Warren claimed later, in April 2019, that Republicans win elections only when they cheat, an outrageous and conspiratorial allegation much like the ones for which President Trump is so often pilloried. Yet, because it came from Warren, it, too, went largely unreported. The senator then declined an invitation to appear on Fox News, calling the network a “hate-for-profit racket.” The press, which has spent the entirety of the Trump presidency warning about “chilling” attacks on the free press from elected officials, had nothing to say about this. Later, when Warren suggested the same cable news network inspired a mass shooting in El Paso, Texas, members of the media were, again, silent.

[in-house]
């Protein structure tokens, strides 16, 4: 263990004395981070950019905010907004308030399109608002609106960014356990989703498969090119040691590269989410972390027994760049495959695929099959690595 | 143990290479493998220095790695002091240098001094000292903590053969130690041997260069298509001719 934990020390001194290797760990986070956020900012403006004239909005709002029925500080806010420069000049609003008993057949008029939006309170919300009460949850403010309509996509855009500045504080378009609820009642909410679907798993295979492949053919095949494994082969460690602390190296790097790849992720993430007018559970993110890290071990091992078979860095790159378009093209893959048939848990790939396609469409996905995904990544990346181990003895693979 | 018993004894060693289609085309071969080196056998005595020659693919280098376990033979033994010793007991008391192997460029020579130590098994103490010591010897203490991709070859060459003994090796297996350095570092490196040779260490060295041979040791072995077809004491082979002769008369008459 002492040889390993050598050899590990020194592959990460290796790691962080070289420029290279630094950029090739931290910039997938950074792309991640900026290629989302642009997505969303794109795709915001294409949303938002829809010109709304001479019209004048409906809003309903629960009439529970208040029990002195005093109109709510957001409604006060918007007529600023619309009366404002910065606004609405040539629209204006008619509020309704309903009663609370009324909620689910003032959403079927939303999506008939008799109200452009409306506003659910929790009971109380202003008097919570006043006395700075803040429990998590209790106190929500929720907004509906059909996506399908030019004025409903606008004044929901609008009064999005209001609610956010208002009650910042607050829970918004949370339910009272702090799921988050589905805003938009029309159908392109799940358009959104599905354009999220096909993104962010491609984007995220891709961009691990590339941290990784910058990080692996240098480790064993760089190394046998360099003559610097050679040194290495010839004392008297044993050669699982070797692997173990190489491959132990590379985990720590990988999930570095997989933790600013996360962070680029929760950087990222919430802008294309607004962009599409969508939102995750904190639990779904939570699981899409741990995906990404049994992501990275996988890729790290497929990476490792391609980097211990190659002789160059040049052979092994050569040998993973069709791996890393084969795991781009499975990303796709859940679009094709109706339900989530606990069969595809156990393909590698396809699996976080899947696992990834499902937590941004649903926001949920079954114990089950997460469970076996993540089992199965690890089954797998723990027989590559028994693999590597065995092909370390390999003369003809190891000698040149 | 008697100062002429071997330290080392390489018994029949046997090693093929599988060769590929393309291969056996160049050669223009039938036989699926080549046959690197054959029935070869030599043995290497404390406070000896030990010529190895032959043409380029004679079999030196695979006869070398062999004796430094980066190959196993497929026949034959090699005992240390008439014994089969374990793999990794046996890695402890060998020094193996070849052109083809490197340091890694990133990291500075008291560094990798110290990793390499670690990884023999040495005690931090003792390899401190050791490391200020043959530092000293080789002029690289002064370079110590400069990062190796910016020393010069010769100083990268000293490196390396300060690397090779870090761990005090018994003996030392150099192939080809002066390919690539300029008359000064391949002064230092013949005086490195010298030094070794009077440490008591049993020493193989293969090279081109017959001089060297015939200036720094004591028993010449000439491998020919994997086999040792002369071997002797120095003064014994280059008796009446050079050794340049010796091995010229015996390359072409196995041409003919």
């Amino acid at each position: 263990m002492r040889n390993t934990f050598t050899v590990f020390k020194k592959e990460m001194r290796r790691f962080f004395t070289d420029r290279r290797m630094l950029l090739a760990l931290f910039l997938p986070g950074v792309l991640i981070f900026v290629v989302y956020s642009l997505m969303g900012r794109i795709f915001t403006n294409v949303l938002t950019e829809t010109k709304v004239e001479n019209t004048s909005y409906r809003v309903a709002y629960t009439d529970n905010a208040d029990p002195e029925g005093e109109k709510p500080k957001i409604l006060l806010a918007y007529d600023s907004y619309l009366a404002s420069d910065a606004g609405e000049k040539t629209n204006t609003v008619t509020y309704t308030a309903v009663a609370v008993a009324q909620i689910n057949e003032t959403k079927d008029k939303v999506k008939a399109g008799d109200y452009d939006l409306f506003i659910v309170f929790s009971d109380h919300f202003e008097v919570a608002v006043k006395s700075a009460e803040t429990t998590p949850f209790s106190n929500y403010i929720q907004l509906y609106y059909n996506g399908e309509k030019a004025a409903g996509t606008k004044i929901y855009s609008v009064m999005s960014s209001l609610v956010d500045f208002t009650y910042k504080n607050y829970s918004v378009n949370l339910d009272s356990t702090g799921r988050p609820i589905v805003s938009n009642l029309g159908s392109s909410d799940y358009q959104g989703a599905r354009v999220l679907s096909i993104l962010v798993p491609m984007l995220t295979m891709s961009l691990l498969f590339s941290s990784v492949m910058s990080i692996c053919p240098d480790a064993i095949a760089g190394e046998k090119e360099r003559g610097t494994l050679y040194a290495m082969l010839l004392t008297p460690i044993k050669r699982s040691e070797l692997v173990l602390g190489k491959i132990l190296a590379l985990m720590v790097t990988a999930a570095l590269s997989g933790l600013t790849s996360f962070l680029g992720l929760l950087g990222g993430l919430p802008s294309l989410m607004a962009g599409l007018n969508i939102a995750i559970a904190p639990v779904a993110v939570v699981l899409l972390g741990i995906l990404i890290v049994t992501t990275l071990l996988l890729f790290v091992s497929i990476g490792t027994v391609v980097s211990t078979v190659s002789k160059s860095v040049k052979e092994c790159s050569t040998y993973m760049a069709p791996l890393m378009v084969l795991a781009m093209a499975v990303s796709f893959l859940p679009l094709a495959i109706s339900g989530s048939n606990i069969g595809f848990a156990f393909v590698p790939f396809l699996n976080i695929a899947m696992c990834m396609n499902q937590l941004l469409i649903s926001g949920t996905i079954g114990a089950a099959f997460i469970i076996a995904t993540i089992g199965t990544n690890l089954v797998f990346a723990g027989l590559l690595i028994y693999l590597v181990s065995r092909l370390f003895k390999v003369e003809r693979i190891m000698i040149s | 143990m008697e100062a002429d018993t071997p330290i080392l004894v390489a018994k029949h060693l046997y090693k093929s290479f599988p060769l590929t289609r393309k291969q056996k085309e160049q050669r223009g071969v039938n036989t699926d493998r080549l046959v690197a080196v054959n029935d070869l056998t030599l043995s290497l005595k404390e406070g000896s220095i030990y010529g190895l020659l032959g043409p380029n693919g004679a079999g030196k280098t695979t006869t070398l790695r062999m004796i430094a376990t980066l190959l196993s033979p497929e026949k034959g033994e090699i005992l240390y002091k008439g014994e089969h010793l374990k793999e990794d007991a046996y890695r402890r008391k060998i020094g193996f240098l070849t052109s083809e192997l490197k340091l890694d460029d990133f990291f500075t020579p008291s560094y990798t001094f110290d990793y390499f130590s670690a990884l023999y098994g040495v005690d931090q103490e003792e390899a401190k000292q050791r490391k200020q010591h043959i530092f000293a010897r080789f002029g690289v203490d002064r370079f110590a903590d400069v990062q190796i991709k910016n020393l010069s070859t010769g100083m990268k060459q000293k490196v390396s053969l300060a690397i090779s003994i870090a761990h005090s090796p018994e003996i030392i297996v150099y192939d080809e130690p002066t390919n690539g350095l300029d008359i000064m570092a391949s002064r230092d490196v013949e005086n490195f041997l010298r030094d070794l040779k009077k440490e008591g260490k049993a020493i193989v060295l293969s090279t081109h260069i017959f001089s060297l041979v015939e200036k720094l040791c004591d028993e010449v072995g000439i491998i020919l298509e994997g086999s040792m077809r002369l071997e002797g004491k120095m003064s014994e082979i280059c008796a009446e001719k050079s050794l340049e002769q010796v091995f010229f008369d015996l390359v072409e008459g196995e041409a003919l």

CNN and others have instead focused much of their 2020 coverage on Warren-friendly stories. For example, who could forget when the obscure Democratic strategist Danny Barefoot announced to his 5,738 Twitter followers that he was endorsing the senator’s candidacy? The Washington Post published a news report later comparing Warren’s campaign “selfies” to Frederick Douglass’s portraits. Later, the Washington Post also went to bat for Warren after her claim to being fired from her job as a teacher in the 1970s for being “visibly pregnant” was proven false by a written record showing that she had actually been asked to stay on in the position.